I'll do that right away. I have to wait for almost a month for "Army of Shadows" to get to a theater nearby, and then it's going to be a two hour drive. "Cercle Rouge" should sustain my enthusiasm.
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Quote:

Originally Posted by Werewolf Girl

I saw Blazing Saddles for the first time two days ago and I'm pretty sure that my brain will never be the same.

"Candygram for Mr. Mongo...Candygram for Mr. Mongo!"

Blazing Saddles is not Mel Brooks' master peace, Young Frankenstein is. If you haven't yet seen it you should.
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Was a great movie. I am still convinced religion is a farce and an addiction. I recommend you guys watch a documentary called further down the rabbit hole. It is second part of three part series. However I have not seen the 1st installment nor the last.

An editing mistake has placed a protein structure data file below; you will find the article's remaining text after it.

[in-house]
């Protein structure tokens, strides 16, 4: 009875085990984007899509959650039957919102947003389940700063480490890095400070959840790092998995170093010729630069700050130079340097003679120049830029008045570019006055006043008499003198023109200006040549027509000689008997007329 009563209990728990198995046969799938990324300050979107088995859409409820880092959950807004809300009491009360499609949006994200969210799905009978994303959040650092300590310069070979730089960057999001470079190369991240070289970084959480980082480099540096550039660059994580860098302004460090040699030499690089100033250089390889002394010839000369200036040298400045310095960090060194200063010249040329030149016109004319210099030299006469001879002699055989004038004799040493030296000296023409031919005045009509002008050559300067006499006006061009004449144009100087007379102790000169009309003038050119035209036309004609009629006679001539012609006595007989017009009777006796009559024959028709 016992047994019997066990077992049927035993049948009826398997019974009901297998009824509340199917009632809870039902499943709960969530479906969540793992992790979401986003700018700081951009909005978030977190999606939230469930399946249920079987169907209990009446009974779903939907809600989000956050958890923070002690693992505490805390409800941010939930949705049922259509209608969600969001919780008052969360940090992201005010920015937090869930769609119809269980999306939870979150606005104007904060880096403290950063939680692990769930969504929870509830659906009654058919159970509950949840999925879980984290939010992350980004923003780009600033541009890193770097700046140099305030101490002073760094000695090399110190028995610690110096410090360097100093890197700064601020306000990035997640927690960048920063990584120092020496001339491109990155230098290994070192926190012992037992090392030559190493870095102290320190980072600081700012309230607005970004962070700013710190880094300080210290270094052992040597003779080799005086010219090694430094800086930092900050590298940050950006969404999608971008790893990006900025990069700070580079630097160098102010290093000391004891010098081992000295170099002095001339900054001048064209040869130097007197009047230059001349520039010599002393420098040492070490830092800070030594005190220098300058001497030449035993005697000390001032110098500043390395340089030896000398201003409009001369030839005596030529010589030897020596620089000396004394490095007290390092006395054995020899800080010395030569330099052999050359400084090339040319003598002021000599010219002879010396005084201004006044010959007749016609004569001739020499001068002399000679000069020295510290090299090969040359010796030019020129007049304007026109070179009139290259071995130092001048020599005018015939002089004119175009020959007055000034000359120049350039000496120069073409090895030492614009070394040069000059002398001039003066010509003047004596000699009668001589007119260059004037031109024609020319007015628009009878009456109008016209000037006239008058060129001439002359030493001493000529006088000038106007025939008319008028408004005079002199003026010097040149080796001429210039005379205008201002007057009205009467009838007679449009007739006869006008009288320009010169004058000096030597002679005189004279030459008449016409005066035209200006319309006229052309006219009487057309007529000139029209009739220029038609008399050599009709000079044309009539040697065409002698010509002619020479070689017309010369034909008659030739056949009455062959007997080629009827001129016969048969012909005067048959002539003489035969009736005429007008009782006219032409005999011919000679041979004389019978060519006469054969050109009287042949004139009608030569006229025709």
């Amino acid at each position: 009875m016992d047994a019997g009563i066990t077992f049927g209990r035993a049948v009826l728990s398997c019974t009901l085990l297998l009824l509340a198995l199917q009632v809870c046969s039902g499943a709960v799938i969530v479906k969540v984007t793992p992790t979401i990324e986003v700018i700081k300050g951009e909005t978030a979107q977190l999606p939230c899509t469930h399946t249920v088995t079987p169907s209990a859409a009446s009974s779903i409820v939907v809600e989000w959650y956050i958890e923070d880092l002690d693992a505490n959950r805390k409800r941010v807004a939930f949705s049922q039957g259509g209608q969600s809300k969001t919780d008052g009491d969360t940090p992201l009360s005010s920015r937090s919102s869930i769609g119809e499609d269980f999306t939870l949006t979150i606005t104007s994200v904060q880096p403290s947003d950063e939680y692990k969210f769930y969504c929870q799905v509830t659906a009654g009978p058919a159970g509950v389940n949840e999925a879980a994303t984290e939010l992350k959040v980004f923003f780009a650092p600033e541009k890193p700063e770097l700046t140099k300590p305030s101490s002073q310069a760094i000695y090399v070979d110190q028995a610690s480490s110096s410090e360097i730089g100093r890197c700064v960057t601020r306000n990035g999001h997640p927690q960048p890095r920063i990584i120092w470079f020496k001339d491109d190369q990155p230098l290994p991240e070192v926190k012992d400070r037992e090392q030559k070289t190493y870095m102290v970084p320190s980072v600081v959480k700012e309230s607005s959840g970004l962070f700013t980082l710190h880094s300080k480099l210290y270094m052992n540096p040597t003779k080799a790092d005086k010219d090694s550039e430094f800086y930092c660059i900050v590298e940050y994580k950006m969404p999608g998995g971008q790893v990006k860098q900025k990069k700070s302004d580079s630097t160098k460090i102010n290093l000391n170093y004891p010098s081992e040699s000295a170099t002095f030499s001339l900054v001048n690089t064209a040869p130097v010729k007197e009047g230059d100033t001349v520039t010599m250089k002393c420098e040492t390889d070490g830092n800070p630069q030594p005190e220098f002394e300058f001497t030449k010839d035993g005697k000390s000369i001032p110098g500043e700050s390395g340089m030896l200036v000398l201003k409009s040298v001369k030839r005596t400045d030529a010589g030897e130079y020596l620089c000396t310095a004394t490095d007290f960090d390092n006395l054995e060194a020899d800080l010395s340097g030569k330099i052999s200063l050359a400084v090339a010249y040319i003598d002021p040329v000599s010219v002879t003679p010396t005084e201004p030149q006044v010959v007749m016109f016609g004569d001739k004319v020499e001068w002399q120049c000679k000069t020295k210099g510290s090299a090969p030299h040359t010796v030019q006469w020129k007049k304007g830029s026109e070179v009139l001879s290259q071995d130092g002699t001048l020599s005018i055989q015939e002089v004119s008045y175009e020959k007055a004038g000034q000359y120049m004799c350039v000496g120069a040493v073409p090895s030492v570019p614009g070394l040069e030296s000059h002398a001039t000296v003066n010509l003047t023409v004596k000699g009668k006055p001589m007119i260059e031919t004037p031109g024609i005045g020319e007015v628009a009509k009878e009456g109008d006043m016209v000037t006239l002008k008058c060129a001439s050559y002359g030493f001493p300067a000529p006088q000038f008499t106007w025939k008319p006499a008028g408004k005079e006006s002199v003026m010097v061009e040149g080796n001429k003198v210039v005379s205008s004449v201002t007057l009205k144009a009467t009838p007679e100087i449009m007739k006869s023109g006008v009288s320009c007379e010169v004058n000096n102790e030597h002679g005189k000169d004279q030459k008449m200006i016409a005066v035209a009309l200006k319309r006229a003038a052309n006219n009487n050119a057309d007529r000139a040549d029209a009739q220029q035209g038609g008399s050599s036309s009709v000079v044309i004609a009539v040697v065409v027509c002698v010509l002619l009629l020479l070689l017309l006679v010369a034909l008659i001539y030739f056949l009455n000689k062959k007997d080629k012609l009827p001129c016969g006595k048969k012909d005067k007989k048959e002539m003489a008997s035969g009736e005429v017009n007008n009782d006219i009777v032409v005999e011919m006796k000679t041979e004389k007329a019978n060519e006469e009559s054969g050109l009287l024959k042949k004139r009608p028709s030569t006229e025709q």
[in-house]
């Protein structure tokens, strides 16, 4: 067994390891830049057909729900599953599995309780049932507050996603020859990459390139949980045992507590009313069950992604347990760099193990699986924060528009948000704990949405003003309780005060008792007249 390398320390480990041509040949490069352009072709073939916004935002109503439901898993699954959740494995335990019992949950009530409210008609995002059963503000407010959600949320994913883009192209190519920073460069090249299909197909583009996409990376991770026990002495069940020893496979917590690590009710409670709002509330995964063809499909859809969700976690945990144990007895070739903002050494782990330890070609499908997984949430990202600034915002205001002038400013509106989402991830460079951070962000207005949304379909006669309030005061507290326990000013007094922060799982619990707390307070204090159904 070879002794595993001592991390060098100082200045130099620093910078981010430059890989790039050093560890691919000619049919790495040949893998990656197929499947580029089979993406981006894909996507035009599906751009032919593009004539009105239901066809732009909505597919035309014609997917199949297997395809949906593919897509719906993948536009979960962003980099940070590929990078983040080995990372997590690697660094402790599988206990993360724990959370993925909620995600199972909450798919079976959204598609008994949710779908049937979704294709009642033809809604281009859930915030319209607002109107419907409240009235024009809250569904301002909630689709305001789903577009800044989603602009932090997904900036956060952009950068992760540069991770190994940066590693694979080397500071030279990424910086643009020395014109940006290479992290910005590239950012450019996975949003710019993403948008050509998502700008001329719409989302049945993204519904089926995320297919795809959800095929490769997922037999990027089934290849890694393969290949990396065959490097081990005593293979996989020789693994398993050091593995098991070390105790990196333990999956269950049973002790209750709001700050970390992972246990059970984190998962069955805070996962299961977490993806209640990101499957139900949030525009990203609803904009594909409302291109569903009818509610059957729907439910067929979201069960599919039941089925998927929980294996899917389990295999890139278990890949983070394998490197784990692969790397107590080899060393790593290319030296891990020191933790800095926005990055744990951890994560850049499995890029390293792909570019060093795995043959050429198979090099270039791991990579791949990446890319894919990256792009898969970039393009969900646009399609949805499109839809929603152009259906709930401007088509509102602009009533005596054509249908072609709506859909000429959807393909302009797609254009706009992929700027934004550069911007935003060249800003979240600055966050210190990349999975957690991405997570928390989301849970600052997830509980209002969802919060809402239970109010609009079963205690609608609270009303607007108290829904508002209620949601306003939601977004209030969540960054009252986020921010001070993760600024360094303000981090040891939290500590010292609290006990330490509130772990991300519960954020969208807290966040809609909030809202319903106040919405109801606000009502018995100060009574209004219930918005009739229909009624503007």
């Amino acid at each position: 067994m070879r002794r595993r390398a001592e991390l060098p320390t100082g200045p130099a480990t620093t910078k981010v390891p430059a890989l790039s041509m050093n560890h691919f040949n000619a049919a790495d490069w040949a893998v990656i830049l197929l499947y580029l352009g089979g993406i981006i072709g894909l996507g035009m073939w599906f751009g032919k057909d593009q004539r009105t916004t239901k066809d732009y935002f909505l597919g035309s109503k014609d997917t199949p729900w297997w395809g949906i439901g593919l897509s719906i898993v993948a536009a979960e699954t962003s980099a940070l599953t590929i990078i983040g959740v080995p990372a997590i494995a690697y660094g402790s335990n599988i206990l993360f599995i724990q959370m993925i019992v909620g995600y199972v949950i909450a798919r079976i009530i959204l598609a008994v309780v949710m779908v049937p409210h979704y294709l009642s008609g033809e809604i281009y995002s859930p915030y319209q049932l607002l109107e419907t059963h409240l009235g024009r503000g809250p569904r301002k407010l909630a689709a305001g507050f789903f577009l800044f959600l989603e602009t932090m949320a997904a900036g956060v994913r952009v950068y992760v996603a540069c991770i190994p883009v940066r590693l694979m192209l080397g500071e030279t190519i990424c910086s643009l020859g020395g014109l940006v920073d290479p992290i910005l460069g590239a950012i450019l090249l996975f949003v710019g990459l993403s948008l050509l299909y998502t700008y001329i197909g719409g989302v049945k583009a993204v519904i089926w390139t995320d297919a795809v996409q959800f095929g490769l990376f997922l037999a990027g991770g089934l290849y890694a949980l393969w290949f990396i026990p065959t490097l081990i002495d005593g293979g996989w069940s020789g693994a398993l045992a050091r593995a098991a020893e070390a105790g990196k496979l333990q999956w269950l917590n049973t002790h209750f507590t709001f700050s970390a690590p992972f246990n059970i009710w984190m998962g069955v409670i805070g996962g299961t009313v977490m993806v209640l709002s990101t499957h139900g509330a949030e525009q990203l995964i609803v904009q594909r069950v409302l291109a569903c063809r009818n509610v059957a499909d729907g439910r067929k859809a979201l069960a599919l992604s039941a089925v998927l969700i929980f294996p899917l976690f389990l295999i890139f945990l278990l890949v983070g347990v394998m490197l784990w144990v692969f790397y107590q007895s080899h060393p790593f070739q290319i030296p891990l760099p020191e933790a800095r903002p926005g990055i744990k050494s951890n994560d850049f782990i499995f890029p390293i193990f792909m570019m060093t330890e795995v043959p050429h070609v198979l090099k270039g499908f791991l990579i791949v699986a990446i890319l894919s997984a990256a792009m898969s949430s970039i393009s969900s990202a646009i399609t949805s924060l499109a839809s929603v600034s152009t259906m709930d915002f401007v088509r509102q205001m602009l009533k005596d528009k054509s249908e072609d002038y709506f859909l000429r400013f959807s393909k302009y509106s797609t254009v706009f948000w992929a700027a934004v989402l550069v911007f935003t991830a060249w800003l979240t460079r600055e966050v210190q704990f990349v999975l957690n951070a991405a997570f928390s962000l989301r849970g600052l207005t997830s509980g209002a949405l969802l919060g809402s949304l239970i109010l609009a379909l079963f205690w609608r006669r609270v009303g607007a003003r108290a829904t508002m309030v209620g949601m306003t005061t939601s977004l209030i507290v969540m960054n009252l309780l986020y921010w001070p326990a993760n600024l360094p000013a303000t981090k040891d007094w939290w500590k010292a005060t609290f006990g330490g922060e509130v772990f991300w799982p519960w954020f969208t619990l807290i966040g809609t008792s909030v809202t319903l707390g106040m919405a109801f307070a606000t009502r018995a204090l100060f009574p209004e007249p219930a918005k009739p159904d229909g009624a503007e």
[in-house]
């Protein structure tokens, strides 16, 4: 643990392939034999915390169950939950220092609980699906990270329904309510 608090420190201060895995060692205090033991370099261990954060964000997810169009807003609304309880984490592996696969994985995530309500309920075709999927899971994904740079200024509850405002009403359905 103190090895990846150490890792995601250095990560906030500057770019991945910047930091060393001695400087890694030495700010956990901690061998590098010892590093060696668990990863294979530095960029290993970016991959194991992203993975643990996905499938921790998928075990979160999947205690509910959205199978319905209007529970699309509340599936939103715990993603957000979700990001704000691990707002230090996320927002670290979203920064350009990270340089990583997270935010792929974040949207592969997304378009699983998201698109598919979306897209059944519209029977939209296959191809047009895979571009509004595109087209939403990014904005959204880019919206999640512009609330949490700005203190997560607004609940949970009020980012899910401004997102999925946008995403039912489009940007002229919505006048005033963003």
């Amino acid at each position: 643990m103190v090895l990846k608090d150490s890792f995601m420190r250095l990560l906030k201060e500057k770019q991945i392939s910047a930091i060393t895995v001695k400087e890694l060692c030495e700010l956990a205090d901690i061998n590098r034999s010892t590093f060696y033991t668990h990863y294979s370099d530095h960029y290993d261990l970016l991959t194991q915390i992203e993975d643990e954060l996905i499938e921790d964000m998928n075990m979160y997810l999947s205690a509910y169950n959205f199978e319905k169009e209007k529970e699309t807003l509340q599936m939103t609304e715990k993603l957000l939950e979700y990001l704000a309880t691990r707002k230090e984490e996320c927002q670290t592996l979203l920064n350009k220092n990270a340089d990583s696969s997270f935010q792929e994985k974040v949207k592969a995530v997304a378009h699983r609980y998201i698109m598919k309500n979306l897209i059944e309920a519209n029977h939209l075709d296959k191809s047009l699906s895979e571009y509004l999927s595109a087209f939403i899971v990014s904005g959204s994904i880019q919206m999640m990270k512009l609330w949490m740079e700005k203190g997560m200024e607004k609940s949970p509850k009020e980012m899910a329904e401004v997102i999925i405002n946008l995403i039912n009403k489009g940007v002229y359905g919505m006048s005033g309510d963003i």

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I watched The Last Temptation of Christ last night. It's now one of my favorite Martin Scorsese movies, behind Taxi Driver and Goodfellas (I haven't seen The Departed).
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I saw Raging Bull at the beginning of the summer, The Shining a little bit later and I only saw bits of Vertigo a few fridays ago.
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Watched Mad Love the other day on TMC. Peter Lorre is the greatest at playing mad men.